Auckland w78 conference (day 2) (updated)ΒΆ

Tags: aec

Second day of presentations. (First day here )

Updated: it now includes the full day (I added the rest on friday 2 may). Andreas Dieckman: information management in an architecture department

Healer heal thyself. How to manage information in an architecture department at the university. Basically: how to build an intranet for the department. Partly an effort at building an on-line community. The first users were very positive, as there were enough things that could be done handily over the internet.

One of the questions at the end of the presentations was "is the use mandatory or is it a service that is provided?". The answer was "service". The only force that's applied is the part of the system you use for handing in your assingments. If you're too late you need (digital) permission from your teacher to be able to hand it in.

Udo Meissner: Network-based fire protection planning

The presentation was about fire resistance calculation using agents and ontologies, which seemed to work quite well. They used IFC as their building model, which also worked satisfactory.

It was really a trend at this conference to hear many mentions of "IFC". People just using it and finding it well usable. Especially striking is that at this conference and at a recent ECPPM conference there were civil engineers that started to use IFCs for their civil engineering stuff because there's nothing comparable in their world. They find IFC reasonable easy to adapt and extend. In my opinion this bodes well for IFC.

Observed was a technology evolution: algorithms (data processing) -> data (data exchange) -> objects (algorithms+data, product models) -> distributed objects (network based co-operation) -> agents (mobile objects, pro-active co-operation).

Nash Dawood: genetic algorithms for multi-constraint scheduling

Current building practice suffers from non-ideal planning for the actual construction phase. Especially a lack of integration between the actual building and the up-stream supply management.

A constraint is a restriction or limit on actual operation:

  • Contract (time, cost, quality)
  • Physical (dependency, site layout, etc.)
  • Resource (availability of)
  • Information (availability of)

Multi-constraint scheduling therefore is a trade-off of the above regarding both time and cost.

As there are so many possible solutions, all this info was put into a database for a prototype application. A so-called genetic algorithm was used to generate an optimal solution. A genetic algorithm tries some random combinations, takes the most promising ones, tries to mix them a bit, tries some more small random mutations, etcetera, ending up in an evolutionary way with a reasonably optimal solution.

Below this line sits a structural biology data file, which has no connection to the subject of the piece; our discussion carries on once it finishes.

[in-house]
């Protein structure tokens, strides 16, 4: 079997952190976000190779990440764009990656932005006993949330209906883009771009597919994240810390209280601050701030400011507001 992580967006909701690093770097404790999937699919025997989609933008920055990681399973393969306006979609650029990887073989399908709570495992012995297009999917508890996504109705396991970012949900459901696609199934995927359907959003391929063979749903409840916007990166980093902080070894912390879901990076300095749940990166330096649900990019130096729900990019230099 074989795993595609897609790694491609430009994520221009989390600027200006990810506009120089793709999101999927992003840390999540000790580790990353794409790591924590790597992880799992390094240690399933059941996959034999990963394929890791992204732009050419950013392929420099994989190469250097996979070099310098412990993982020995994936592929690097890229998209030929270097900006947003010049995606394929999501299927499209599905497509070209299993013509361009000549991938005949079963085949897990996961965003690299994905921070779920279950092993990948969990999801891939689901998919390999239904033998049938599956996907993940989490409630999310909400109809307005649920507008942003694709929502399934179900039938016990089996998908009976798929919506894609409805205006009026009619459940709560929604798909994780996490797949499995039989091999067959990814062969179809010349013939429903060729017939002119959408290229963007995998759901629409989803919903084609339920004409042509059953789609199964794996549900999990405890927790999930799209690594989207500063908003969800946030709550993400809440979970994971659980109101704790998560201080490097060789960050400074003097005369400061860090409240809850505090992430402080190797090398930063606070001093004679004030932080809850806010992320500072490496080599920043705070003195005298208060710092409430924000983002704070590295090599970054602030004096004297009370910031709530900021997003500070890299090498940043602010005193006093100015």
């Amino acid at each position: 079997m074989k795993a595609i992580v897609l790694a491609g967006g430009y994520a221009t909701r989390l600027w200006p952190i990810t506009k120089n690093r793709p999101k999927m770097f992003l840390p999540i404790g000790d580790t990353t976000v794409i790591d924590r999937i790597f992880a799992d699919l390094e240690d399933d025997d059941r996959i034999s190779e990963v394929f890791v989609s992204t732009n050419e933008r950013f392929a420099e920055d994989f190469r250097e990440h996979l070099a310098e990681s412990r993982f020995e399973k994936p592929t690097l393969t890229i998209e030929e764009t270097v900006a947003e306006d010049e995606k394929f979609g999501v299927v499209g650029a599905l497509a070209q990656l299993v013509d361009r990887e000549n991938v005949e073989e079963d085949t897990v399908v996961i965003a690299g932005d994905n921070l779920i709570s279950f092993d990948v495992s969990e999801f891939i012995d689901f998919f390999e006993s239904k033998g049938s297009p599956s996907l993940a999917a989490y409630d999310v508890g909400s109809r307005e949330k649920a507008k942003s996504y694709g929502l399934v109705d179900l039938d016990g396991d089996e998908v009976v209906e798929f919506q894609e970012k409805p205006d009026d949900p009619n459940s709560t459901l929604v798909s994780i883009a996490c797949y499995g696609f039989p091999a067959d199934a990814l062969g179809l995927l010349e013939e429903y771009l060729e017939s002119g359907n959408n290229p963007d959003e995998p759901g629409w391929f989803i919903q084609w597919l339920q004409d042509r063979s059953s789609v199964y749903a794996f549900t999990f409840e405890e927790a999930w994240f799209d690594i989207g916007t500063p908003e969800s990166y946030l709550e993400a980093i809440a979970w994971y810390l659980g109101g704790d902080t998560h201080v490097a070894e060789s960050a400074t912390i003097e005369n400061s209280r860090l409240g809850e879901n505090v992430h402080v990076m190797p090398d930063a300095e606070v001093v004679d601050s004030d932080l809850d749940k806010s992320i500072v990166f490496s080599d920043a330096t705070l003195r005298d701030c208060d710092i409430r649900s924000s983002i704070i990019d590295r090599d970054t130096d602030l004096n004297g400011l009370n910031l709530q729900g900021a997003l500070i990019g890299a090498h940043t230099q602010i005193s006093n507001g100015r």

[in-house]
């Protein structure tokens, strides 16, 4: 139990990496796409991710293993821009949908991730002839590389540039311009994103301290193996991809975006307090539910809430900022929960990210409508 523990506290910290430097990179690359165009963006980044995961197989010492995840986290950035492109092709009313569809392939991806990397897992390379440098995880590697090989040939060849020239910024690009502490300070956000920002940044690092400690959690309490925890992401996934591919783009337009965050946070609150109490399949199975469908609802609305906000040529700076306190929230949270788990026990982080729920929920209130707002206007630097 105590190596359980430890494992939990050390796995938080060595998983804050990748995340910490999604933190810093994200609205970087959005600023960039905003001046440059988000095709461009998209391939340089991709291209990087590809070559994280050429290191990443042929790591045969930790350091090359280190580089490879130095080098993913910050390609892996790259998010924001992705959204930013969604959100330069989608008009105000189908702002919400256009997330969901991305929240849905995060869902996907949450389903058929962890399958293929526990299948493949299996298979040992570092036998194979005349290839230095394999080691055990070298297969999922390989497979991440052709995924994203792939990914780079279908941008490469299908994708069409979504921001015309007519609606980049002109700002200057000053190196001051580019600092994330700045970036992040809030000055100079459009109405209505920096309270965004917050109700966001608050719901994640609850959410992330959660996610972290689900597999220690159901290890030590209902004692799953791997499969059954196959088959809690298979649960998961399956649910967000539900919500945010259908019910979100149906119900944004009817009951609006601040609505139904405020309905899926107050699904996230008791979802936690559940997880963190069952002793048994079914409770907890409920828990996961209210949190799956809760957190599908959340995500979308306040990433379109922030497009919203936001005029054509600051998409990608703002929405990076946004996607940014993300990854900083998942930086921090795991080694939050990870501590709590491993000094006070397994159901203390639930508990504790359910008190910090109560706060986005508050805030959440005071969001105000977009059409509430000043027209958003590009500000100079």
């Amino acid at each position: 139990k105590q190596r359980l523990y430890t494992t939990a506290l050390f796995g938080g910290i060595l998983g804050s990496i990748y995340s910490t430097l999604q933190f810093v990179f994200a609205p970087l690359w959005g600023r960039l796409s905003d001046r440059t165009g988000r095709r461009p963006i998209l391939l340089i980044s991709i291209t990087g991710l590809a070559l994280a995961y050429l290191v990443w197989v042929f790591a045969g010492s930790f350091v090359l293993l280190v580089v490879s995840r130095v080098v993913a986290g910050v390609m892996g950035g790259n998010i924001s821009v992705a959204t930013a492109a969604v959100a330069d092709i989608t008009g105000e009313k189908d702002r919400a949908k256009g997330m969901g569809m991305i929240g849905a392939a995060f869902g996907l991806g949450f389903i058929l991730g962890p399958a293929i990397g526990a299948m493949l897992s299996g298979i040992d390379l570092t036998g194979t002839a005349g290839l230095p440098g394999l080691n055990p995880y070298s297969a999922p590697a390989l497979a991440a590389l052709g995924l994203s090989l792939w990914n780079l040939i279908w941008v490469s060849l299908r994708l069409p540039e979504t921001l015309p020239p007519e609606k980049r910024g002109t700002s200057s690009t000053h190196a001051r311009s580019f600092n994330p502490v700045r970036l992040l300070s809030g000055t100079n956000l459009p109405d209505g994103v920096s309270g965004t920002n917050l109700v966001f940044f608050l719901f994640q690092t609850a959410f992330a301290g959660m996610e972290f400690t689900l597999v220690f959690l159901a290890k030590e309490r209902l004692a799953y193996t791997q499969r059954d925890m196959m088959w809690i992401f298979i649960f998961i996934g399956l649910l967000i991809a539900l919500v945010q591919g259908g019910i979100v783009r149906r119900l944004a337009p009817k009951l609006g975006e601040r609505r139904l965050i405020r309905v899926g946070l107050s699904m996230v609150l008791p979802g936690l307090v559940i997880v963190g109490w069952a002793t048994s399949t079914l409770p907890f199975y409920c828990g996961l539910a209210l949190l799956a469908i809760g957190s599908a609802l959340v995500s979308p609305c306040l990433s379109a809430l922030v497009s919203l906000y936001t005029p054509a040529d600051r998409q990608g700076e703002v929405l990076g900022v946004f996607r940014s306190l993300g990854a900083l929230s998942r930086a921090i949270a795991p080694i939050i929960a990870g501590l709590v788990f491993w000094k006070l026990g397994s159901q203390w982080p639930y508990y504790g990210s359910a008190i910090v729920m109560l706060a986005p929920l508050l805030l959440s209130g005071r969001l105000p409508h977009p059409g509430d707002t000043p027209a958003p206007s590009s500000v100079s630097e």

Anders Ekholm: design as problem handling

On-line pdf version

Very nice paper, taking an theoretical, scientific view on the design process. His research is still work-in-progress, but I already appreciate this snapshot!

Originally the generic idea for a designer to do was that a designer should slowly enhance his design by adding more and more properties. This is only one of the ideas around. That's why Anders started from scratch by looking at the theories in place behind the scenes. Design can be seen as idea and knowledge development.

Design requires:

  • substantive knowledge (knowledge about the subject matter)
  • methodological knowledge (how to go about doing things)

He aims at a technological approach at design instead of the "traditional" art approach. Traditional, the scientific approach includes the following:

  • Ontology (our understanding/view on the objects and properties of this field of science)
  • Epistomology (knowledge)
    • Sensory/motorical knowledge (riding a bicycle)
    • Perceptual knowledge (seeing)
    • Conceptual knowledge (rules of chess, composition of a building)
  • Semantics
  • Ethics

A problem is a conceptual object with three parts:

  • Presuppositions
  • A generator (hints at solutions)
  • The/a solution

There are three axis on which to look at problems:

  • synthesis vs. analysis (Does the problem need to be analysed or can you plug together existing solutions by synthesising)
  • routine vs. research (Is it a routine problem or is research needed?)
  • cognitive vs. practical

What I've written above is a list of bits and pieces, read his paper for the full picture.

rest of the day added 2003-05-02 below

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Rodney Steward: IT impediments for SMEs